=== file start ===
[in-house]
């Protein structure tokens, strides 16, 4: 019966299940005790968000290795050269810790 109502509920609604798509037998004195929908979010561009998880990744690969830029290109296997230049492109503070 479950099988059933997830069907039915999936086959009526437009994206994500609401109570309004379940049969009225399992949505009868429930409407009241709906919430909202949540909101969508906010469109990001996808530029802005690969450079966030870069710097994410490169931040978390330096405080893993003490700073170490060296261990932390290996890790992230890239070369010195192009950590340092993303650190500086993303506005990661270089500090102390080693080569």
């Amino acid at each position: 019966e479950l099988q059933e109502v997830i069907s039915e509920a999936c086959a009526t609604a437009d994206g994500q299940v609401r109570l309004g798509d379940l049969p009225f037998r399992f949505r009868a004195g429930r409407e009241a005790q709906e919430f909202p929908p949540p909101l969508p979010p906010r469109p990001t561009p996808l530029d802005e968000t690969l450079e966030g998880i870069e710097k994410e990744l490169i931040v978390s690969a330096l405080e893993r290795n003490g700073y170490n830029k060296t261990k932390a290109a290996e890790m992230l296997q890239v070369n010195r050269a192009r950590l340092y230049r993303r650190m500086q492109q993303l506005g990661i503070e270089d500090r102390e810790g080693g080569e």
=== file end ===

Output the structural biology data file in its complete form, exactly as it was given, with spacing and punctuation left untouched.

[in-house]
């Protein structure tokens, strides 16, 4: 019966299940005790968000290795050269810790 109502509920609604798509037998004195929908979010561009998880990744690969830029290109296997230049492109503070 479950099988059933997830069907039915999936086959009526437009994206994500609401109570309004379940049969009225399992949505009868429930409407009241709906919430909202949540909101969508906010469109990001996808530029802005690969450079966030870069710097994410490169931040978390330096405080893993003490700073170490060296261990932390290996890790992230890239070369010195192009950590340092993303650190500086993303506005990661270089500090102390080693080569």
């Amino acid at each position: 019966e479950l099988q059933e109502v997830i069907s039915e509920a999936c086959a009526t609604a437009d994206g994500q299940v609401r109570l309004g798509d379940l049969p009225f037998r399992f949505r009868a004195g429930r409407e009241a005790q709906e919430f909202p929908p949540p909101l969508p979010p906010r469109p990001t561009p996808l530029d802005e968000t690969l450079e966030g998880i870069e710097k994410e990744l490169i931040v978390s690969a330096l405080e893993r290795n003490g700073y170490n830029k060296t261990k932390a290109a290996e890790m992230l296997q890239v070369n010195r050269a192009r950590l340092y230049r993303r650190m500086q492109q993303l506005g990661i503070e270089d500090r102390e810790g080693g080569e």